South Beach is Changing

by Evelyn Ward de Roo

Demolition 1 Hansson St

In a matter of hours this old cabin on Hansson Street met its demise. Short work of over 70 years of cottage history.

Demolition 1 Hansson St

Old cottages are getting torn down. It’s a difficult thing to see. Yet with the advent of sewers this trend will no doubt continue. The flavour of the beach is changing from seasonal to permanent residences. It may become more difficult to hold on to our sense of neighbourhood. Let’s hope not.

A South Beach Breakfast

Shelly D

by Evelyn Ward de Roo

Possibly no better breakfast, apart from brunch on my own deck, can be found in the Interlake than at Shelley D’s Restaurant on the corner of South Colonization Road and Highway 9. The building has always been a South Beach landmark, the gateway to cottage fun. As a kid I knew that we were “almost there” when we were on the highway and I saw that little lighthouse. An odd place for a lighthouse indeed. But as we turned off onto South Colonization Road it signified that my Dad could enter relax mode.

It’s been there since 1954, always as some type of restaurant. For 31 years it was The Greek’s, the Gimli Drive Inn. There you could get the best Greek salad anywhere. I remember my Grampa taking me there.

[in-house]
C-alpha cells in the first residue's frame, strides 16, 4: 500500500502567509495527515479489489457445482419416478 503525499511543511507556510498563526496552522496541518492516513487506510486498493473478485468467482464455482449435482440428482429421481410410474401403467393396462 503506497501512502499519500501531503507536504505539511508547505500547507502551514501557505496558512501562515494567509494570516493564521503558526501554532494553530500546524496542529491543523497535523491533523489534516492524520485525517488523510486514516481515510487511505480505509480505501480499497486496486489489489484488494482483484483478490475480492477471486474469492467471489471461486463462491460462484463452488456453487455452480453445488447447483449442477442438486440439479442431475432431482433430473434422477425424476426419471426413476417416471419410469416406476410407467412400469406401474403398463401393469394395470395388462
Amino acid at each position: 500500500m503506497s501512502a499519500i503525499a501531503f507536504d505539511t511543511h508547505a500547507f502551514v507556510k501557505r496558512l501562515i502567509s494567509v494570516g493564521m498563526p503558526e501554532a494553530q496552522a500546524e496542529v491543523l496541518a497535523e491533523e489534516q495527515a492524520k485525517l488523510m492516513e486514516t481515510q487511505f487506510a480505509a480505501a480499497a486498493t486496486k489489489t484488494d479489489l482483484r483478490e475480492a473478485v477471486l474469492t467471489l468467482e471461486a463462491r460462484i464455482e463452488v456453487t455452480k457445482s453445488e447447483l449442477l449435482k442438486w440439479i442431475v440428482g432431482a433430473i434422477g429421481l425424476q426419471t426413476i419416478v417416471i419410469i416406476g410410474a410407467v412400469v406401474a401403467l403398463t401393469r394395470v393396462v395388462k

Four years ago Shelley Dale and Barry Hayes came up from Winnipeg to open up their dream.

You don’t go there for the view. Not that a prairie sky and fields are not beautiful. You go there for great food and fast service. Hot and tasty, the best Western 3 egg omelette surrounded by photos of Marilyn Monroe, Elvis and Coke memorabilia. Follow the South Beach lighthouse, it won’t lead you astray.

Beached Well

Ethel well

by Evelyn Ward de Roo

At the end of Ethel Street is our one and only public artesian well. Running 24/7 summer and winter this lowly water source has been operating ever since I can remember.

Some still rely on this well as their one source of water. There used to be many public wells throughout South Beach. Down to the corner of Third and Hansson Street we would walk. Two kids with a yellow pail carried on a stick. Still screwed to the wall of our cottage as some kind of family trophy, this said piece of wood has two screws in the middle, between which the pail handle rested. It’s the same stick my mother and her sister used to fetch water in 1938, so their names are at each end, Sylva and Maxine.

We take fresh water for granted. Walking to get it makes you slow down a little. Not to spill a drop because the pail was heavy and you required to fetch perhaps two to three times a day.

Up until recently the well had a nice wooden structure around it. Now it’s been minimized to a barren pipestand and used cheese pail.

After a swim, who hasn’t rinsed off their feet in this freezing cold blast? Many a kid has sailed their little plastic boat in it or dammed up its stream for fun. This little well is now only feet from the approaching mighty Lake Winnipeg. This one last stand of beach allows us to walk into the lake on pure sand with no dike to navigate. But for how long?